If you're earning an income from renting property, make sure you’re aware of your tax liabilities. Here's an overview of what you need to know.

If you’re a landlord who receives rent from a property, this is considered an income for tax purposes. 

It’s important that you understand the tax implications of bricks and mortar investments, to avoid falling foul of HMRC.

Here’s a round up.

Income tax

Rental income you receive will be added to any other income for tax purposes, such as employment income or savings. 

You’ll need to declare rental income on a Self Assessment tax return each year, but there are certain allowances you have which reduce the amount you shell out to the taxman. 

For starters, you have a Personal Allowance, which is the amount you can earn, and includes rental income, before being subject to tax. This stands at £11,850 for the 2018/19 tax year. 

After that’s taken into consideration, any rent you receive will be taxed at your personal tax band. Beware that chunks of rental income could potentially push you into a higher band, seeing you pay more tax than you expected. 

But there are allowances that reduce the amount of tax landlords pay on rental income, although these have been whittled away over recent years. 

Landlord allowances 

You used to able to claim tax relief on mortgage interest as a landlord. Since April 2017, a reduction in the value of this is being phased in – set to reach the basic rate for all landlords by April 2020. This will take a bite out of the profits for higher (40%) and additional rate (45%) taxpayers in particular. 

The 10% wear and tear allowance was scrapped in April 2016. Landlords renting furnished properties are now only able to claim for the costs of any repairs or damage that they face paying out for.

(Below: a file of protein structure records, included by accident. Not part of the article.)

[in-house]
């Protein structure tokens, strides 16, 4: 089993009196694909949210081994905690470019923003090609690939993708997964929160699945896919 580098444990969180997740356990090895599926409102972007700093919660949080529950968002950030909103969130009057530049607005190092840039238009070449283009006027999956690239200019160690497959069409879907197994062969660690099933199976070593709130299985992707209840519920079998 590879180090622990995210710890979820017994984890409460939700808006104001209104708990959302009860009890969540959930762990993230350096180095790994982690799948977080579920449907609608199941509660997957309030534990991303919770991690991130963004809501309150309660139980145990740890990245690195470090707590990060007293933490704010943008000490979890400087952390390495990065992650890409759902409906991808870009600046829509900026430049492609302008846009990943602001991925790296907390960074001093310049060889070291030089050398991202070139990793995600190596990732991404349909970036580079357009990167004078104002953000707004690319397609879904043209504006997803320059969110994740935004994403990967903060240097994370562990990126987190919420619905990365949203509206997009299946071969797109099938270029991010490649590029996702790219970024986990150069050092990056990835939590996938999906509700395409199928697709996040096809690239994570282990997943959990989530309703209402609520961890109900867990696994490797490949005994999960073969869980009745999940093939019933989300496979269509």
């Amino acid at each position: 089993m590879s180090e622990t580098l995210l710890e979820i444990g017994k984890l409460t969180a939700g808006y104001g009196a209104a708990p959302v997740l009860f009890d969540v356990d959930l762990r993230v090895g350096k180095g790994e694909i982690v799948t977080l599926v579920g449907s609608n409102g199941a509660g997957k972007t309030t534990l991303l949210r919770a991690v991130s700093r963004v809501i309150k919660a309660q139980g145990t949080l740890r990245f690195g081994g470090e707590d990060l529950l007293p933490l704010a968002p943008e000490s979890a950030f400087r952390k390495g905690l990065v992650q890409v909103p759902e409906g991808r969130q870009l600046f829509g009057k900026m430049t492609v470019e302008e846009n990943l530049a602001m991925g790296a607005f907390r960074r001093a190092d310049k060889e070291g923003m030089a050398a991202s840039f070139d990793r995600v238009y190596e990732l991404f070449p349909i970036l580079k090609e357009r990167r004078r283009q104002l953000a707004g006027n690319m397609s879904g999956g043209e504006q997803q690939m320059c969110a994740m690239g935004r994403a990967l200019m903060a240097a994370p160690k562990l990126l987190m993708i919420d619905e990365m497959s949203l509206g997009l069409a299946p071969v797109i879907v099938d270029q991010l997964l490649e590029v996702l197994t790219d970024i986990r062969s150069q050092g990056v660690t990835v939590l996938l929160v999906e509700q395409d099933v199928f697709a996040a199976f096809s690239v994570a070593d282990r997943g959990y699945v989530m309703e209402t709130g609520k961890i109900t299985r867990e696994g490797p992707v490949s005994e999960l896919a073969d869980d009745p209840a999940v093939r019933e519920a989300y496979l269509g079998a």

However, there are plenty of other costs you can offset against your rental income to reduce your tax bill. For example, these include letting agent fees, buildings and contents insurance, council tax and utility bills. 

If you’re renting out a leasehold property, you can also offset service charges, and ground rent. 

Capital gains tax

If you’re selling a property that isn’t your main home, you may be subject to Capital Gains Tax on any profits – or, in other words, the rise in value over the time you’ve owned it. 

Everyone has a CGT allowance, which is the amount of profits you can make on investments before being subject to this tax. This stands at £11,700 for the 2018-19 tax yea. After which, CGT is payable at 18% or 28%, depending on your personal tax bracket. 

But you may be able to reduce the amount of CGT you pay for major capital expenses you’ve forked out for during the period of ownership, such as replacing windows. 

Make sure to keep proof of any large costs to maintain the property as the owner. You can also offset Stamp Duty costs you originally paid when buying the property against your CGT bill. 

CGT is currently payable within 18 months of completing a purchase, but this timeframe will fall to just one month from April 2019 onwards. 

Stamp Duty

Landlords may face paying eye-watering sums for Stamp Duty since the introduction of the 3% loading on ‘additional homes’, which includes buy-to-let properties. 

This new Stamp Duty band was introduced on 1 April 2016, and it’s charged on the entire property price. So, for example, that’s £10,500 on a £350,000 property. 

Beat the rising cost of Stamp Duty

While returns from buy-to-let can be enticing, make sure to do your sums first – tax can take a big chunk out of profits. And it’s important to understand the tax changes to buy-to-let investments over recent years. 

If you’re unsure of your tax liabilities, make sure to seek professional advice. An accountant should be able to clarify what your liabilities are, when these should be paid, and any allowances you may have to slash your bill.

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